Super Squidlit – Muffin Overdose

The long awaited squid game sequel is here! After braving the monochrome Game Boy world of the first Squidlit, we’ve now arrived in the era of Game Boy Color! Now anything is possible with a full palette of wonder and excitement. This game has crammed in so many new things, it certainly earns the “Super” in its title, but does that mean it’s a better game?

Stay true, little squidlit. The game’s scope is much bigger now with a world map that you can traverse by ship with the dpad. The ship’s crew banter helps create the feeling of comradery on a big adventure, as you platform around the deck and share a laugh before your journeys. Much to my surprise and delight, I jumped off the ship and found you can now swim in the ocean.

Swimming? Yay! That’s what squids were born to do. Finally Plip can flex in his native habitat. Swimming is quite basic but combined with the squid’s unique movement, it feels very different to swimming in other platformers. You can thrust upwards, or diagonally left or right. You can also shoot ink blobs underwater to hit enemies. Then there’s my favourite underwater ability; jumping out when you reach the surface with a massive dolphin leap. It’s one of those actions that serves no purpose but feeling good, much like the smile button. Always welcome.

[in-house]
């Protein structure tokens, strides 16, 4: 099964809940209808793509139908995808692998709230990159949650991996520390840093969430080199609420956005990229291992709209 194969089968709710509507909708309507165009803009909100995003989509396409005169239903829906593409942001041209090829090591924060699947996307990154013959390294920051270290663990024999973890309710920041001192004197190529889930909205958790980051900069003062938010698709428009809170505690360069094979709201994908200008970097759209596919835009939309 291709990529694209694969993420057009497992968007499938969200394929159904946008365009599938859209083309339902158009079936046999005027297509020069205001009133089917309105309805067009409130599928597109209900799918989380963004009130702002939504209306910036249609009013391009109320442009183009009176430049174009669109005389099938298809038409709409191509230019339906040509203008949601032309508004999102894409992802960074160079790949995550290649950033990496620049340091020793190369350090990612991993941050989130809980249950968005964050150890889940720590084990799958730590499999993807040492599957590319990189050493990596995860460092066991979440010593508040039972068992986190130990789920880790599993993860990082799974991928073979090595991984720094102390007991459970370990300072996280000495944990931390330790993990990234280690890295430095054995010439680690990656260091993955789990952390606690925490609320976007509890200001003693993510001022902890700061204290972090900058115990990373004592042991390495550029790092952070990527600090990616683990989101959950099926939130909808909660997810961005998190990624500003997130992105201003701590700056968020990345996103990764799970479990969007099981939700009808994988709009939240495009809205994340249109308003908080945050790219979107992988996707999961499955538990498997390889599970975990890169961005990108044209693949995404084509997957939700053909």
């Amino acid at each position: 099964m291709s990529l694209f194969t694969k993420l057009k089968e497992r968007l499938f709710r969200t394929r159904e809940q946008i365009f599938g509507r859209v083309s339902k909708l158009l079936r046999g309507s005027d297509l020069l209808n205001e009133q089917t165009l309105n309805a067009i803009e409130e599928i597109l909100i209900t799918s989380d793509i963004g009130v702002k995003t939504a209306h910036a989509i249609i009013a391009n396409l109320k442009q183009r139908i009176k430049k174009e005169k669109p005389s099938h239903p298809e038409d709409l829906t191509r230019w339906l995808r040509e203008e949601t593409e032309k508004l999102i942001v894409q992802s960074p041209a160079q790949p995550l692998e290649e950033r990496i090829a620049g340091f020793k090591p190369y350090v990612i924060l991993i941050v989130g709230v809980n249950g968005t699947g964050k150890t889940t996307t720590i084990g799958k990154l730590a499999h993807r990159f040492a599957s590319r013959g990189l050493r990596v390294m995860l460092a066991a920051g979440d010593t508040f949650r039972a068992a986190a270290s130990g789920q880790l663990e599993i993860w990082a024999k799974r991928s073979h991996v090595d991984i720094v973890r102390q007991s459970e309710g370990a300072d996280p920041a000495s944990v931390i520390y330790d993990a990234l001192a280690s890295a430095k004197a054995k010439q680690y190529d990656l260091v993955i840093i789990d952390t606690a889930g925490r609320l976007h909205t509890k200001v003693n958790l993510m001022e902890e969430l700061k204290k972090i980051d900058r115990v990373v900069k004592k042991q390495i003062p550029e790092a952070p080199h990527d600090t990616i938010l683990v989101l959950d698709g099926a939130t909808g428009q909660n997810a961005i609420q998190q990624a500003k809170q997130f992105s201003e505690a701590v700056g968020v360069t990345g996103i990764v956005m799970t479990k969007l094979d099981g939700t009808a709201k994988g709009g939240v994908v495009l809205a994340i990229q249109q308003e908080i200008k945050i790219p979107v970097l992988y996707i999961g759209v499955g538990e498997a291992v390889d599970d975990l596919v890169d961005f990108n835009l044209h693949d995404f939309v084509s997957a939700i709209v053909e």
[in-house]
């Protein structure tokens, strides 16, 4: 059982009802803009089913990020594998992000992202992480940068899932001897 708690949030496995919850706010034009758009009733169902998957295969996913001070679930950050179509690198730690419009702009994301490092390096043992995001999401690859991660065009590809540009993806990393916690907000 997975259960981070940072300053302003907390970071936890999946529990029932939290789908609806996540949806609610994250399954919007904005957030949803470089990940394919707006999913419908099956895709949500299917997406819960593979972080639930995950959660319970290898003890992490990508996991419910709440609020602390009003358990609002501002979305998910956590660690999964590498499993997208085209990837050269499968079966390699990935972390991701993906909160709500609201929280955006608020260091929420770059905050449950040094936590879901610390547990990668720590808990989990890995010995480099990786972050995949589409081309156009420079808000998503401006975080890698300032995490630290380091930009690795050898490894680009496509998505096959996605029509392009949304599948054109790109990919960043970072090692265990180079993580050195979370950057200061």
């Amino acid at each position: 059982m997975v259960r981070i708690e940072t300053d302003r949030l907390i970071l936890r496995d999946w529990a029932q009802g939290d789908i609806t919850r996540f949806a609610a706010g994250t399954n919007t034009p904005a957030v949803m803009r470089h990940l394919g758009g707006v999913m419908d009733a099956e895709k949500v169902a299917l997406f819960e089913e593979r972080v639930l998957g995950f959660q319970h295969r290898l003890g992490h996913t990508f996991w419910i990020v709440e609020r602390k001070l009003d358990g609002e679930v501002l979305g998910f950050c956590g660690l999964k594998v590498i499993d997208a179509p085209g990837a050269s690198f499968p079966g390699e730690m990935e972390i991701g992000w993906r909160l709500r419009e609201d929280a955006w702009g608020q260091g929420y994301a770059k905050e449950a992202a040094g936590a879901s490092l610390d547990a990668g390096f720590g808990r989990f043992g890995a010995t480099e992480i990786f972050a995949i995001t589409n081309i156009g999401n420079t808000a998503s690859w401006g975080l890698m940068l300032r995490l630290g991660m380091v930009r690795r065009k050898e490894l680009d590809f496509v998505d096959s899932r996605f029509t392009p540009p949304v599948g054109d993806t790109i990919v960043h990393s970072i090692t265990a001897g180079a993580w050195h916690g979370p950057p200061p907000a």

At first you can just swim around the ship in a small harmless area, but there is one main level solely focused on water which gets challenging. Learning to ink underwater enemies can be confusing since you have to swim away from them to shoot in that direction. It’s easy to swim into another obstacle while focused on aiming the ink. A bit of patience actually makes the water level quite satisfying and rewarding. It’s certainly unlike any other water movement I’ve felt before, a nice accomplishment.

The platforming is the best part of Super Squidlit just like the first game, and now we have a new ability to flex with the dash. The dash can be used to knock things over, but you’ll still use the ink blots to attack enemies. Since you can’t really hurt enemies with the dash, it has quite an innovative secondary function that allows Plip to wall jump. Continually banging into a wall with dash will slowly get you up higher and higher.

Go Plip go! This does seem like intentional design since there are collectables in places where it’s required to head bang the wall. It might seem like squid abuse but there’s nothing Plip’s squishy head can’t recover from. This would be a small addition by itself, but it opens up a lot of fun movement since you can combine the ink jump extension with a roll, then roll a second time in the air if you successfully bonk something. The levels seem bigger in scope to take advantage of this, with hidden buttons and scrolls.

I wish the Game Boy Color had more First-Person Shooters.

Nobody, ever.

Here we are in a new dimension, controlling Skwit Skwat now instead of Plip. This is where the game gets a little too Super. I appreciate the ambition and sentiment here, but it’s just so awful to play, the game would have been better off without it. Serving more as a tech demo than a gameplay demonstration, these segments are confusing, frustrating, and go for far too long. When 15 minutes feels like an hour, you may as well be in a torture chamber. The worst part is not knowing when it ends.